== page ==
Last week’s Torah reading of Lekh-L’kha (Genesis 12-17) tells the story of the birth of Abraham’s elder son Ishmael. By contrast, this week’s reading of Vayera (Genesis 18-22) has at its center the birth of his younger son Isaac. I say “by contrast” because, from the very start, beginning with the circumstances of their birth and their respective names, the text makes the difference between the two boys especially stark. Nor are these differences just a matter of literary curiosity; rather, they present divergent ways of relating to God.
The story begins when Sarah, despairing of her infertility, gives her maidservant Hagar to Abraham, hoping “to be built up through her.” Yet Hagar, once pregnant, ceases to treat her mistress with respect, and Sarah drives her from her home. At a desert oasis, an angel appears to Hagar and reassures her that she will bear a son whom she will name Ishmael—literally, “God listened”—“because the Lord has listened to your affliction.” The name Ishmael thus signifies to Hagar that God has taken note of her suffering and answered her prayers.
Naming is altogether an important motif in Genesis, but Ishmael and Isaac are the only two figures whose names are foreordained by divine decree. In Hebrew, “Ishmael” rhymes almost perfectly with “Israel,” the name of the Jewish people, containing the same number of syllables and ending with the same name of God (“El”). Indeed, the name Ishmael seems ideal for a biblical patriarch and would logically have fit the much-awaited birth of Isaac, whose father quite openly pleads with God to remedy his lack of an heir. Paradoxically, however, Isaac will instead be given, and again by divine decree, the wholly irreverent name of Yitzḥak—it simply means “he will laugh.”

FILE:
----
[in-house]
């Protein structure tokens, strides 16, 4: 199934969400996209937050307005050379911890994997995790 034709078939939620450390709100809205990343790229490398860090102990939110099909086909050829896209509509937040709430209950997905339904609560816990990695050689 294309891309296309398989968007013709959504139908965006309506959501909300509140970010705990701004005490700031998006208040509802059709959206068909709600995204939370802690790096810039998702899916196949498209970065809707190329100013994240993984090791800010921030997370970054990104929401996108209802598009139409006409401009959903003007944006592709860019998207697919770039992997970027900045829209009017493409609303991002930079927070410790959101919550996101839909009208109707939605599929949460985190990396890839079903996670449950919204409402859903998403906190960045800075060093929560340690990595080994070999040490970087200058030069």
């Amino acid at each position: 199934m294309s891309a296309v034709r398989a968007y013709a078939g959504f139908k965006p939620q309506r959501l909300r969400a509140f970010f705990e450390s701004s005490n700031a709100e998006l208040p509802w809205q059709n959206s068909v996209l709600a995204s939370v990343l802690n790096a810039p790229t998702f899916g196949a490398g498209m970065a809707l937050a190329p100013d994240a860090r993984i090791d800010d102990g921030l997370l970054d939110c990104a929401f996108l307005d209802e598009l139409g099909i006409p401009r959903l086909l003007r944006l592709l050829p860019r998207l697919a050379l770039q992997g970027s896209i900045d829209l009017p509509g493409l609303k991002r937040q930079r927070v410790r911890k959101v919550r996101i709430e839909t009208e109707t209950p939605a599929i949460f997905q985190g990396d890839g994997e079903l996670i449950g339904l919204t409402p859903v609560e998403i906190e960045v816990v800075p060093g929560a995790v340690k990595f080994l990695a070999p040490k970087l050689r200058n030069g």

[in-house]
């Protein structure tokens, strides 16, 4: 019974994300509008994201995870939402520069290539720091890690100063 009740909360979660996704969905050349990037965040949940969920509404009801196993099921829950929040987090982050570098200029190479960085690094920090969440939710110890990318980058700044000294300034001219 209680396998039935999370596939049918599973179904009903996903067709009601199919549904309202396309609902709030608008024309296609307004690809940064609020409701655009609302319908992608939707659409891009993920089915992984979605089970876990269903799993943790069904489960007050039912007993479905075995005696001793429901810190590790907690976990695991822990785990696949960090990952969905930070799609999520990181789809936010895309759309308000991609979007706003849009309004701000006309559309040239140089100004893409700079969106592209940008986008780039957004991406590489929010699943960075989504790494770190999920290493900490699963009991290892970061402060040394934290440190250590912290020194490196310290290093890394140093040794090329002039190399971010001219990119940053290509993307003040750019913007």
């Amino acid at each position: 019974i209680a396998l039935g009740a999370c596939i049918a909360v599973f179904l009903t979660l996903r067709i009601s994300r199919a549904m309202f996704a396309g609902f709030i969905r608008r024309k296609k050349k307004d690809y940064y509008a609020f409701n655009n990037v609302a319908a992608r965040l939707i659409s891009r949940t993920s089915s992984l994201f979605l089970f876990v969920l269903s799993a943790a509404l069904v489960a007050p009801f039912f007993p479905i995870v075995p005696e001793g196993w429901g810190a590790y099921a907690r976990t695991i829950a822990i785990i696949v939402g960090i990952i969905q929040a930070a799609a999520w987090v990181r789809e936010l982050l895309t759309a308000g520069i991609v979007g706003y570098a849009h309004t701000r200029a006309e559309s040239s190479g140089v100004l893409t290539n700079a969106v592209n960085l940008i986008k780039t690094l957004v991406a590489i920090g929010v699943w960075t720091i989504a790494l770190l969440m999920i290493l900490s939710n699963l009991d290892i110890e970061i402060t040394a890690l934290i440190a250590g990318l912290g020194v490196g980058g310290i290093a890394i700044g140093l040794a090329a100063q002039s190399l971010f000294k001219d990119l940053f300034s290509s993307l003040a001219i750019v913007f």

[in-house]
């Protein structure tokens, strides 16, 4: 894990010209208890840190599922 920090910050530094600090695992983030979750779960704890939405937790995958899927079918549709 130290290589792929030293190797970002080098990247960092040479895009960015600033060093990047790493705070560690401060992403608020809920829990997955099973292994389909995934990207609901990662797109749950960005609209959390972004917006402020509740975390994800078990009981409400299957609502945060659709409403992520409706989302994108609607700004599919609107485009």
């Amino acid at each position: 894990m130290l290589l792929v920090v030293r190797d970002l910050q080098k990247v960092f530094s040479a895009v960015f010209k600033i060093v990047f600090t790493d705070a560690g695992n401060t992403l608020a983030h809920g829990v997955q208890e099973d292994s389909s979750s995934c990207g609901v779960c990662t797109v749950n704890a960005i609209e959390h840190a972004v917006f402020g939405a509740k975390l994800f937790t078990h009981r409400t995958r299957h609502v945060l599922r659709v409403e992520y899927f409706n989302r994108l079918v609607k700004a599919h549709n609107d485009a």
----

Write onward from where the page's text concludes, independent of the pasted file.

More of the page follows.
Isaac’s birth, like Ishmael’s, is preceded by an annunciation or, more precisely, two annunciations. First, God tells Abraham (Genesis 17:19) that he will have a son borne to him by Sarah. By this time, he has reached the age of one-hundred and she of ninety; Ishmael is already thirteen years old. When Abraham laughs at the improbability, indeed the absurdity, of this forecast, God reassures him of its coming to pass and ordains the child’s name: Yitzḥak.
Sarah, to whom the news is delivered in the next chapter via an angel, likewise responds with laughter: “Now that I’m withered, am I to have enjoyment—with my husband so old?” But unlike Abraham’s laughter—which God seems to validate with His choice of name—her laughter earns rebuke, as it suggests a lack of faith. “Why,” God asks Abraham, “did Sarah laugh, saying ‘Shall I in truth bear a child, old as I am?’ Is anything too wondrous for the Lord?”
In response to this charge, Sarah, perhaps frightened, denies that she laughed, but God insists, “you did laugh,” in a manner that may not necessarily point to specific consequence or punishment but demands that Sarah take responsibility for her skepticism. Indeed, Sarah’s behavior here reminds us of her fiercely independent spirit, which, for better or for worse, contrasts sharply with the passive Hagar’s vision in the desert of utter dependence on God’s mercy for her and Ishmael’s survival.